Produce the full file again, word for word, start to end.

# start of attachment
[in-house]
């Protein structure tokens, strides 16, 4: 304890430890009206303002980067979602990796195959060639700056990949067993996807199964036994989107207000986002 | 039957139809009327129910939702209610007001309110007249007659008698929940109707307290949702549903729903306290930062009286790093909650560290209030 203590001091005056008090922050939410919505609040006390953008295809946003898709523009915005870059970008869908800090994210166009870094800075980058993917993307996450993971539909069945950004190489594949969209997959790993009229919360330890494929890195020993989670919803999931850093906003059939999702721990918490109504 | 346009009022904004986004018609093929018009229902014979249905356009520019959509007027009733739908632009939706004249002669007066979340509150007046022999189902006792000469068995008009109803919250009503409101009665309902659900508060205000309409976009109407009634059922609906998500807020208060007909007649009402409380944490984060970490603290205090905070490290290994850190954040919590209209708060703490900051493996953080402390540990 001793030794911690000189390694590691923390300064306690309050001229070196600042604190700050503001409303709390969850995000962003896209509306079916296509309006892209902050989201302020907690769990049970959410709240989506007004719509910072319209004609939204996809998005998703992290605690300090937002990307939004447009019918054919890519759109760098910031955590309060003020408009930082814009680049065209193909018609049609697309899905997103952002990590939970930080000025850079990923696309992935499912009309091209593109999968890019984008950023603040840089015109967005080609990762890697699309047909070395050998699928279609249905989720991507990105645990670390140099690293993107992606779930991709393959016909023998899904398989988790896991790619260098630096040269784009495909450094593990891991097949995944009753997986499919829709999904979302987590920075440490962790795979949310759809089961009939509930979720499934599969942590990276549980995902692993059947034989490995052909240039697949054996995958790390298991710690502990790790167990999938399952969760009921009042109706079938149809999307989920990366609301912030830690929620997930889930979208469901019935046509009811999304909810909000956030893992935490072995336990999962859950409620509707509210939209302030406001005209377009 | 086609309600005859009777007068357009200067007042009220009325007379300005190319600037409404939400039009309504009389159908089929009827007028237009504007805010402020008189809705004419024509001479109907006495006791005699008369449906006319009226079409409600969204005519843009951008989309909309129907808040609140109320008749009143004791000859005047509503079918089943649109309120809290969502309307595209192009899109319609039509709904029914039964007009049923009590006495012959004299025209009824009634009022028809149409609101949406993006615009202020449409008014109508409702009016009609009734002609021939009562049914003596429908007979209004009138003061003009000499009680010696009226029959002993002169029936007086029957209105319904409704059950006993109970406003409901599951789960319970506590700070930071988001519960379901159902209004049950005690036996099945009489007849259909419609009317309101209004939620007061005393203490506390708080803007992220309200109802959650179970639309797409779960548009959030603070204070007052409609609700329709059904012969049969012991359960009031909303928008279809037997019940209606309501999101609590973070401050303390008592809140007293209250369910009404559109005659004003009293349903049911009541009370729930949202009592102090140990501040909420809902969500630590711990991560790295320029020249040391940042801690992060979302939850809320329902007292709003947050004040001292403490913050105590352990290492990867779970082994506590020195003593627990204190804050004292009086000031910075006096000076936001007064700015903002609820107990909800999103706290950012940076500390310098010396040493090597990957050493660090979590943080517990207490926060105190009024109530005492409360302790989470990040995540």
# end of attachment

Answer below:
[in-house]
């Protein structure tokens, strides 16, 4: 304890430890009206303002980067979602990796195959060639700056990949067993996807199964036994989107207000986002 | 039957139809009327129910939702209610007001309110007249007659008698929940109707307290949702549903729903306290930062009286790093909650560290209030 203590001091005056008090922050939410919505609040006390953008295809946003898709523009915005870059970008869908800090994210166009870094800075980058993917993307996450993971539909069945950004190489594949969209997959790993009229919360330890494929890195020993989670919803999931850093906003059939999702721990918490109504 | 346009009022904004986004018609093929018009229902014979249905356009520019959509007027009733739908632009939706004249002669007066979340509150007046022999189902006792000469068995008009109803919250009503409101009665309902659900508060205000309409976009109407009634059922609906998500807020208060007909007649009402409380944490984060970490603290205090905070490290290994850190954040919590209209708060703490900051493996953080402390540990 001793030794911690000189390694590691923390300064306690309050001229070196600042604190700050503001409303709390969850995000962003896209509306079916296509309006892209902050989201302020907690769990049970959410709240989506007004719509910072319209004609939204996809998005998703992290605690300090937002990307939004447009019918054919890519759109760098910031955590309060003020408009930082814009680049065209193909018609049609697309899905997103952002990590939970930080000025850079990923696309992935499912009309091209593109999968890019984008950023603040840089015109967005080609990762890697699309047909070395050998699928279609249905989720991507990105645990670390140099690293993107992606779930991709393959016909023998899904398989988790896991790619260098630096040269784009495909450094593990891991097949995944009753997986499919829709999904979302987590920075440490962790795979949310759809089961009939509930979720499934599969942590990276549980995902692993059947034989490995052909240039697949054996995958790390298991710690502990790790167990999938399952969760009921009042109706079938149809999307989920990366609301912030830690929620997930889930979208469901019935046509009811999304909810909000956030893992935490072995336990999962859950409620509707509210939209302030406001005209377009 | 086609309600005859009777007068357009200067007042009220009325007379300005190319600037409404939400039009309504009389159908089929009827007028237009504007805010402020008189809705004419024509001479109907006495006791005699008369449906006319009226079409409600969204005519843009951008989309909309129907808040609140109320008749009143004791000859005047509503079918089943649109309120809290969502309307595209192009899109319609039509709904029914039964007009049923009590006495012959004299025209009824009634009022028809149409609101949406993006615009202020449409008014109508409702009016009609009734002609021939009562049914003596429908007979209004009138003061003009000499009680010696009226029959002993002169029936007086029957209105319904409704059950006993109970406003409901599951789960319970506590700070930071988001519960379901159902209004049950005690036996099945009489007849259909419609009317309101209004939620007061005393203490506390708080803007992220309200109802959650179970639309797409779960548009959030603070204070007052409609609700329709059904012969049969012991359960009031909303928008279809037997019940209606309501999101609590973070401050303390008592809140007293209250369910009404559109005659004003009293349903049911009541009370729930949202009592102090140990501040909420809902969500630590711990991560790295320029020249040391940042801690992060979302939850809320329902007292709003947050004040001292403490913050105590352990290492990867779970082994506590020195003593627990204190804050004292009086000031910075006096000076936001007064700015903002609820107990909800999103706290950012940076500390310098010396040493090597990957050493660090979590943080517990207490926060105190009024109530005492409360302790989470990040995540």